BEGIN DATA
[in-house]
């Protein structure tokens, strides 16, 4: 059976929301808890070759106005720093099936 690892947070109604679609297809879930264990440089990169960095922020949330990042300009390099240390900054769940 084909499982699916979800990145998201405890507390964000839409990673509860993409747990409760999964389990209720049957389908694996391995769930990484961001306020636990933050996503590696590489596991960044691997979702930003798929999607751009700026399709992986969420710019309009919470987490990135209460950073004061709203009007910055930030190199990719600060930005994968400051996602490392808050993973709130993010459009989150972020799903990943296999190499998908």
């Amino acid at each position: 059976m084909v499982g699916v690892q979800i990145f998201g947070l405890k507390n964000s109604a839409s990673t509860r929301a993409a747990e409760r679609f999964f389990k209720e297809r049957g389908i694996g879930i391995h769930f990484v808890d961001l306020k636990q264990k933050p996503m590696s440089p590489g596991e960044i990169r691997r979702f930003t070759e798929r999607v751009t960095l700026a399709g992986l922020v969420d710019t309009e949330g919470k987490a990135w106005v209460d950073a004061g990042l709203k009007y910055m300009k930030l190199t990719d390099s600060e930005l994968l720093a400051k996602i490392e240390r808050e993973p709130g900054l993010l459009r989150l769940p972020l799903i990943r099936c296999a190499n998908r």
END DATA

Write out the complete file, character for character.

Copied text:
[in-house]
């Protein structure tokens, strides 16, 4: 059976929301808890070759106005720093099936 690892947070109604679609297809879930264990440089990169960095922020949330990042300009390099240390900054769940 084909499982699916979800990145998201405890507390964000839409990673509860993409747990409760999964389990209720049957389908694996391995769930990484961001306020636990933050996503590696590489596991960044691997979702930003798929999607751009700026399709992986969420710019309009919470987490990135209460950073004061709203009007910055930030190199990719600060930005994968400051996602490392808050993973709130993010459009989150972020799903990943296999190499998908």
């Amino acid at each position: 059976m084909v499982g699916v690892q979800i990145f998201g947070l405890k507390n964000s109604a839409s990673t509860r929301a993409a747990e409760r679609f999964f389990k209720e297809r049957g389908i694996g879930i391995h769930f990484v808890d961001l306020k636990q264990k933050p996503m590696s440089p590489g596991e960044i990169r691997r979702f930003t070759e798929r999607v751009t960095l700026a399709g992986l922020v969420d710019t309009e949330g919470k987490a990135w106005v209460d950073a004061g990042l709203k009007y910055m300009k930030l190199t990719d390099s600060e930005l994968l720093a400051k996602i490392e240390r808050e993973p709130g900054l993010l459009r989150l769940p972020l799903i990943r099936c296999a190499n998908r």